Roger Morris complained that an alleged discussion on Worldwatch about the 'Ukraine coup d'etat' failed to mention a number of key facts, primarily about the United States' involvement in the conflict. The Authority declined to determine the complaint as the broadcast identified by the complainant in his complaint did not feature any content about Ukraine.
Declined to Determine: Controversial Issues, Accuracy, Fairness, Responsible Programming
 Roger Morris complained that an alleged discussion on Worldwatch about the 'Ukraine coup d'etat' failed to mention a number of key facts, primarily about the United States' involvement in the conflict. He considered that the omission of these facts was in breach of the controversial issues, accuracy, fairness and responsible programming standards of the Radio Code of Broadcasting Practice.
 The item identified by Mr Morris was broadcast on 15 July 2015 on Radio New Zealand National. The members of the Authority have listened to a recording of the broadcast complained about and have read the correspondence listed in the Appendix. The issue is whether the complaint is able to be determined given that the broadcast identified in the complaint did not contain the material that is alleged to have breached broadcasting standards.
 Mr Morris argued that 'by [RNZ] not covering... critical news events as they unfolded, a seriously diminished conversation by the listening public is generated'. He listed several alleged facts that he considered should have been mentioned by RNZ, for example the 'absolute interference in the sovereign politics of Ukraine' by the United States.
 RNZ maintained that they were not able to identify any mention of Ukraine in the Worldwatch broadcast complained of, or in Morning Report or Checkpoint broadcast the same day. In any case, it argued that 'the formal standards only allow complaints about material which has been broadcast, not material which has not been broadcast'.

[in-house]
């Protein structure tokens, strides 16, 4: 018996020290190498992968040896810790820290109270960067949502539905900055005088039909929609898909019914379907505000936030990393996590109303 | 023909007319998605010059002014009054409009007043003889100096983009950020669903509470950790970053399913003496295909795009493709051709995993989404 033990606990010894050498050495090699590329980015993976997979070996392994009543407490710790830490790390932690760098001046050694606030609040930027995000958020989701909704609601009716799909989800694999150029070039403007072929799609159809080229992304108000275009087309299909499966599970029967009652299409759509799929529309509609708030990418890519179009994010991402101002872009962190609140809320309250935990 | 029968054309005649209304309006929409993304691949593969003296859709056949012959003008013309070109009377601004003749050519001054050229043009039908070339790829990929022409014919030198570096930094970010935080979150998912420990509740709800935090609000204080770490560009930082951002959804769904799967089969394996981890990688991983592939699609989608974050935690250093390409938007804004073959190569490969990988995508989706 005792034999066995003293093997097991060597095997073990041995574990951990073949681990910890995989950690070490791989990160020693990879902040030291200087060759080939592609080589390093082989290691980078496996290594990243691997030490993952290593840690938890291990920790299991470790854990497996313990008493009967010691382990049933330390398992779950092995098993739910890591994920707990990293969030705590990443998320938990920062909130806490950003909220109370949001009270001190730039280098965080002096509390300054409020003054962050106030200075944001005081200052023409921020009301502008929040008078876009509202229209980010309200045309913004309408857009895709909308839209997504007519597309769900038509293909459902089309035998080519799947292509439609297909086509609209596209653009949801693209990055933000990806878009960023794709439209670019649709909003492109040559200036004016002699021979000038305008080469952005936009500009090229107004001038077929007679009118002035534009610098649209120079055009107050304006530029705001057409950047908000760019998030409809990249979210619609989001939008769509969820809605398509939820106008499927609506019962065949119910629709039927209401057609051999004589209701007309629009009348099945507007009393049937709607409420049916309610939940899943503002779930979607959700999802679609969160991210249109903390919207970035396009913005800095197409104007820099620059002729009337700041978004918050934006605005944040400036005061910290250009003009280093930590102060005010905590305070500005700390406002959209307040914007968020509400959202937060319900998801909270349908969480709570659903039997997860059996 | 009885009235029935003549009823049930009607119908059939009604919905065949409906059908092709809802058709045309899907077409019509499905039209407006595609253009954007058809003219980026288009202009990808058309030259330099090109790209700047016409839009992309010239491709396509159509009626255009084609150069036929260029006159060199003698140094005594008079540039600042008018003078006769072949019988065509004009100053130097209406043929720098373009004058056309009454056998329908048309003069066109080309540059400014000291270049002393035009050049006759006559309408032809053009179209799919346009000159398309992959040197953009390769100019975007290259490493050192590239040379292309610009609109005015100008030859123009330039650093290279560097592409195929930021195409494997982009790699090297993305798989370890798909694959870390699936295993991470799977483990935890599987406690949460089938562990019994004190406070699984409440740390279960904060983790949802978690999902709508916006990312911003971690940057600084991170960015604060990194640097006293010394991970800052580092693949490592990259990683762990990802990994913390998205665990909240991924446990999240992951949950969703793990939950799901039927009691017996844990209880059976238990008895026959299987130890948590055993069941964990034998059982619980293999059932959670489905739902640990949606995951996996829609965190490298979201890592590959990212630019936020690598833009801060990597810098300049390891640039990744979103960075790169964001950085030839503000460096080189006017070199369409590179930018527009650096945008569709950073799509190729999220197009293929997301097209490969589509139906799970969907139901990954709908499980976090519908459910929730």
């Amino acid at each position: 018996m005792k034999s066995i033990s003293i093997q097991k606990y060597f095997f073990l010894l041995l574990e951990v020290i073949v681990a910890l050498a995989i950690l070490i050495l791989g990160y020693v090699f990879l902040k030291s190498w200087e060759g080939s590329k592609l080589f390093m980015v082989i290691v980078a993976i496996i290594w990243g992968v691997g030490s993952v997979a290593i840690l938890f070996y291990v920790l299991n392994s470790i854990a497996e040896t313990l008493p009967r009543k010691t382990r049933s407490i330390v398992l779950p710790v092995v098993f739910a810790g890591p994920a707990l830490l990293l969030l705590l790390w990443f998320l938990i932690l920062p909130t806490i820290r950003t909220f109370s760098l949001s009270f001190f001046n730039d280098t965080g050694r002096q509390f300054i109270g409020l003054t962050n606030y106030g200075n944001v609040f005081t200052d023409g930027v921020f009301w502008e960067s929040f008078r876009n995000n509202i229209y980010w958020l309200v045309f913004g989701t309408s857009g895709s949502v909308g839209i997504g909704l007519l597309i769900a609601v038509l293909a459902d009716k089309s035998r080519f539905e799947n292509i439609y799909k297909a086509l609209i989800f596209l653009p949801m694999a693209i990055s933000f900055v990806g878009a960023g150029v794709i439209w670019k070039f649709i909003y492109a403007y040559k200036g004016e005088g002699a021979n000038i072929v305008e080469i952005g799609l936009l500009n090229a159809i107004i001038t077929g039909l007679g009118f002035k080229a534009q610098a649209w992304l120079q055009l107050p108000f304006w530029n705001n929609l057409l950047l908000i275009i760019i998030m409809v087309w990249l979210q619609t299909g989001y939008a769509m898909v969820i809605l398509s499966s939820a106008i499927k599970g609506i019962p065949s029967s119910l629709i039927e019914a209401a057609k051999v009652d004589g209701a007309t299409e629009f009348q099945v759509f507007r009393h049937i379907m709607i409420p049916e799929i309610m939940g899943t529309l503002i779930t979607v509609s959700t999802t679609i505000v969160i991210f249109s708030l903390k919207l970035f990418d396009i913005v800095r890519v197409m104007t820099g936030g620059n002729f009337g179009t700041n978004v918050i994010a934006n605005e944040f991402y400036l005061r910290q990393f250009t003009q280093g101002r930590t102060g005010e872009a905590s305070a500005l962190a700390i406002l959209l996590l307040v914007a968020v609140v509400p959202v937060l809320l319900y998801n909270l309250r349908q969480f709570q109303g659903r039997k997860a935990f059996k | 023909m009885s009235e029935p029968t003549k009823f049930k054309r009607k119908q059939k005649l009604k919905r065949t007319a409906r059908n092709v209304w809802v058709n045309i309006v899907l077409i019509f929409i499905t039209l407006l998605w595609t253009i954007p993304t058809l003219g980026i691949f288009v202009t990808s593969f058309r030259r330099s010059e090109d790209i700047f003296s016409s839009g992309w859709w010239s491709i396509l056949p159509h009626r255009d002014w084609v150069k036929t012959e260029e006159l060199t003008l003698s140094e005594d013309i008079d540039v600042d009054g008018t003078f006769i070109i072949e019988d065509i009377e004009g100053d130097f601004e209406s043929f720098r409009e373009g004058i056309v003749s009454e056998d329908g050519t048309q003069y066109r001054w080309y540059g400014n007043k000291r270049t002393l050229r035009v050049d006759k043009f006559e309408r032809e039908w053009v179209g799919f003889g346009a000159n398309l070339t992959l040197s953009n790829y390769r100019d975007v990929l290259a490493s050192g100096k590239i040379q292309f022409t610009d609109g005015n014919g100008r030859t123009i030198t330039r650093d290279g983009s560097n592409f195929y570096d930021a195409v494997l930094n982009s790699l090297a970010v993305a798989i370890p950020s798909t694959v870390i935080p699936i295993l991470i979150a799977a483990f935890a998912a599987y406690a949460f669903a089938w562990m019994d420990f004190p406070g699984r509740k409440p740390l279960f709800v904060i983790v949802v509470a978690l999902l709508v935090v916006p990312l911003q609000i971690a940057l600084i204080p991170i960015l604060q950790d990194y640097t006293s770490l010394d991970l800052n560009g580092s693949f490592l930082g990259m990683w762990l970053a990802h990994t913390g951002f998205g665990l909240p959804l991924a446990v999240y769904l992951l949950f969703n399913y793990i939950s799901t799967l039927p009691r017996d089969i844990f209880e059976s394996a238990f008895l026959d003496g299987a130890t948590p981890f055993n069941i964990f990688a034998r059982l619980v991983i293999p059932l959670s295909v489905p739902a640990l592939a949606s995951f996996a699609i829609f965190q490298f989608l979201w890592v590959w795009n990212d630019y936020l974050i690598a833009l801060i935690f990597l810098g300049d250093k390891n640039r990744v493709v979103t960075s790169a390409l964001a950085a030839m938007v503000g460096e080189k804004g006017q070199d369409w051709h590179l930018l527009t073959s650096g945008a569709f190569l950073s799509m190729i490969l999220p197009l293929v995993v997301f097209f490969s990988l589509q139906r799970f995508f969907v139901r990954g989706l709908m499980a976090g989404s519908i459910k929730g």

Section 11(b) of the Broadcasting Act 1989 states that the Authority may decline to determine a complaint if it considers that in all the circumstances, it should not be determined.
 The Authority has previously invoked section 11(b) where the content alleged to have breached standards did not in fact appear in the broadcast identified in the complaint.1 We have listened carefully to the broadcast which Mr Morris specified in his complaint and, like RNZ, we could not identify any content within the programme that mentioned Ukraine. The programme discussed events in Georgia, South Africa and Yemen, among other things. It also covered the United States' presidential election but did not make any reference to its policy on Ukraine.
 It is possible that in this case Mr Morris was mistaken about the date or time of the broadcast. Had there been a specific discussion about Ukraine then his concerns about the omission of relevant information may have been able to be considered under the controversial issues standard or the accuracy standard.2 However we are not in a position to assess the broadcasting standards raised by Mr Morris in the absence of any recording which corresponds to his complaint.
 Accordingly, in all the circumstances, we find it appropriate to decline to determine the complaint in accordance with section 11(b) of the Act.
For the above reasons the Authority declines to determine the complaint.
Signed for and on behalf of the Authority
10 November 2015
The correspondence listed below was received and considered by the Authority when it determined this complaint:
1 Roger Morris' formal complaint – 30 June 2015
2 Radio New Zealand Ltd's response to the complaint – 24 July 2015
3 Mr Morris' referral to the Authority – 6 August 2015
4 Mr Morris' further comments on his referral – 24 August 2015
5 RNZ's response to the Authority – 18 September 2015
2See Standard 4 of the Radio Code of Broadcasting Practice which states that when controversial issues of public importance are discussed in news, current affairs and factual programmes, broadcasters should make reasonable efforts, or give reasonable opportunities, to present significant points of view either in the same programme or in other programmes within the period of current interest. Standard 5 (accuracy) states that broadcasters must make reasonable efforts to ensure that programmes do not mislead.